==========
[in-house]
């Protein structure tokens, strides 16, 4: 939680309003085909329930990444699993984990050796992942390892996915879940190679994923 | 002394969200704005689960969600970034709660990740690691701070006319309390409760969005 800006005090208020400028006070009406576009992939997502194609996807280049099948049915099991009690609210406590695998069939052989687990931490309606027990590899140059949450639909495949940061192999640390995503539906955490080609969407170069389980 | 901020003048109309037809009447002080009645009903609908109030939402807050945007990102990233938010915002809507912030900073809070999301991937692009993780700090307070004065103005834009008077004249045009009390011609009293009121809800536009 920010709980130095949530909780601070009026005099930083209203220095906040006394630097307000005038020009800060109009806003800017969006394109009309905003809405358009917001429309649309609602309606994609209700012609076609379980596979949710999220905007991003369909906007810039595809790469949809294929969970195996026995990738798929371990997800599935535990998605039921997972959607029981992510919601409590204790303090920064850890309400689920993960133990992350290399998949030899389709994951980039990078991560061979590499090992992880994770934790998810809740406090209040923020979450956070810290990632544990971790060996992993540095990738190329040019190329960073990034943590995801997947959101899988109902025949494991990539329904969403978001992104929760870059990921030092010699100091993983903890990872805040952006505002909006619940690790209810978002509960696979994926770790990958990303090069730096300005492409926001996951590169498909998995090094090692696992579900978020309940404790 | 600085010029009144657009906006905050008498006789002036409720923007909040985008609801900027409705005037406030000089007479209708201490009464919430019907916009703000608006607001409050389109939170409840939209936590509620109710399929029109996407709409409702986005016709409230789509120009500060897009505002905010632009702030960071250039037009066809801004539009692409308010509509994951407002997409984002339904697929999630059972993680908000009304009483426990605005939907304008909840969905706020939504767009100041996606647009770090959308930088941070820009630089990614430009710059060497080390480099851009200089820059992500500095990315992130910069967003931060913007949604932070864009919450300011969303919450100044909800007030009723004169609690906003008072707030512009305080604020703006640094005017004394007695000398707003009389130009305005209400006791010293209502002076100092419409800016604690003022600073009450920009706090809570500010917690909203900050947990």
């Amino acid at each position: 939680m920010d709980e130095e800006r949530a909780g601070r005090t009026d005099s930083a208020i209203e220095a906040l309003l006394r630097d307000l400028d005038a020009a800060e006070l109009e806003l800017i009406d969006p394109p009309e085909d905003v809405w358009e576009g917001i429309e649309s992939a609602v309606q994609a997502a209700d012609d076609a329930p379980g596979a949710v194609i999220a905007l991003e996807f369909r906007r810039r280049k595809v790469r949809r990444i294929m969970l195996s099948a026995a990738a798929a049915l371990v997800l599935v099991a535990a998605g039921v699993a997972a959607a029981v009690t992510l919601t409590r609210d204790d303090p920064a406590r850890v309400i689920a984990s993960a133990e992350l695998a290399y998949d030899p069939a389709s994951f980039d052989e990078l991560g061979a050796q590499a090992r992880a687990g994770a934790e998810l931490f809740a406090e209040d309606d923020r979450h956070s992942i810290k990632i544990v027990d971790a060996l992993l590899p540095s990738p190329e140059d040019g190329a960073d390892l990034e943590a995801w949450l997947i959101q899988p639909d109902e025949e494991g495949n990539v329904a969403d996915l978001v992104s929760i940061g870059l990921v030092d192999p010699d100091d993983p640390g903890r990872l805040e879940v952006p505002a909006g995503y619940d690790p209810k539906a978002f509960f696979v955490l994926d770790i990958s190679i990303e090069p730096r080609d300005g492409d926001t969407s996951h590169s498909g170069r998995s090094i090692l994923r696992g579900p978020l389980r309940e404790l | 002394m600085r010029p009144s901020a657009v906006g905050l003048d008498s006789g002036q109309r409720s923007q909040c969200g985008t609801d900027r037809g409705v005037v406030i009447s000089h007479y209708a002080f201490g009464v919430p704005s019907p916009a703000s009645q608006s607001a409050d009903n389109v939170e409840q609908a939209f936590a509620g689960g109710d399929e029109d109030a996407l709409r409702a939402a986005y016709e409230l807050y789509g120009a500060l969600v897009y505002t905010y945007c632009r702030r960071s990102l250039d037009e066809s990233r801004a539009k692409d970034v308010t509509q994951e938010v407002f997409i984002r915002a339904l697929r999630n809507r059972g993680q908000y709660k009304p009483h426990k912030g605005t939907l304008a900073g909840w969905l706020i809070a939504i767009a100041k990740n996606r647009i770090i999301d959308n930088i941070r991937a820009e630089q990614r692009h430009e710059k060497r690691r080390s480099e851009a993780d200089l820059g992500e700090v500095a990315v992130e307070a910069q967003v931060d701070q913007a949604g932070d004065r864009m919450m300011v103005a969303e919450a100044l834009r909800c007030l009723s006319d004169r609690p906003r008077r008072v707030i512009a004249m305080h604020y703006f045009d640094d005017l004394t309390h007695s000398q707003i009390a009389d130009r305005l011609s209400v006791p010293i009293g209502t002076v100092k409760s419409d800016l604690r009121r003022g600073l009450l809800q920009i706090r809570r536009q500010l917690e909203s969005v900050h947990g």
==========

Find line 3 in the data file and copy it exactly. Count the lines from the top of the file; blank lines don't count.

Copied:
């Amino acid at each position: 939680m920010d709980e130095e800006r949530a909780g601070r005090t009026d005099s930083a208020i209203e220095a906040l309003l006394r630097d307000l400028d005038a020009a800060e006070l109009e806003l800017i009406d969006p394109p009309e085909d905003v809405w358009e576009g917001i429309e649309s992939a609602v309606q994609a997502a209700d012609d076609a329930p379980g596979a949710v194609i999220a905007l991003e996807f369909r906007r810039r280049k595809v790469r949809r990444i294929m969970l195996s099948a026995a990738a798929a049915l371990v997800l599935v099991a535990a998605g039921v699993a997972a959607a029981v009690t992510l919601t409590r609210d204790d303090p920064a406590r850890v309400i689920a984990s993960a133990e992350l695998a290399y998949d030899p069939a389709s994951f980039d052989e990078l991560g061979a050796q590499a090992r992880a687990g994770a934790e998810l931490f809740a406090e209040d309606d923020r979450h956070s992942i810290k990632i544990v027990d971790a060996l992993l590899p540095s990738p190329e140059d040019g190329a960073d390892l990034e943590a995801w949450l997947i959101q899988p639909d109902e025949e494991g495949n990539v329904a969403d996915l978001v992104s929760i940061g870059l990921v030092d192999p010699d100091d993983p640390g903890r990872l805040e879940v952006p505002a909006g995503y619940d690790p209810k539906a978002f509960f696979v955490l994926d770790i990958s190679i990303e090069p730096r080609d300005g492409d926001t969407s996951h590169s498909g170069r998995s090094i090692l994923r696992g579900p978020l389980r309940e404790l | 002394m600085r010029p009144s901020a657009v906006g905050l003048d008498s006789g002036q109309r409720s923007q909040c969200g985008t609801d900027r037809g409705v005037v406030i009447s000089h007479y209708a002080f201490g009464v919430p704005s019907p916009a703000s009645q608006s607001a409050d009903n389109v939170e409840q609908a939209f936590a509620g689960g109710d399929e029109d109030a996407l709409r409702a939402a986005y016709e409230l807050y789509g120009a500060l969600v897009y505002t905010y945007c632009r702030r960071s990102l250039d037009e066809s990233r801004a539009k692409d970034v308010t509509q994951e938010v407002f997409i984002r915002a339904l697929r999630n809507r059972g993680q908000y709660k009304p009483h426990k912030g605005t939907l304008a900073g909840w969905l706020i809070a939504i767009a100041k990740n996606r647009i770090i999301d959308n930088i941070r991937a820009e630089q990614r692009h430009e710059k060497r690691r080390s480099e851009a993780d200089l820059g992500e700090v500095a990315v992130e307070a910069q967003v931060d701070q913007a949604g932070d004065r864009m919450m300011v103005a969303e919450a100044l834009r909800c007030l009723s006319d004169r609690p906003r008077r008072v707030i512009a004249m305080h604020y703006f045009d640094d005017l004394t309390h007695s000398q707003i009390a009389d130009r305005l011609s209400v006791p010293i009293g209502t002076v100092k409760s419409d800016l604690r009121r003022g600073l009450l809800q920009i706090r809570r536009q500010l917690e909203s969005v900050h947990g």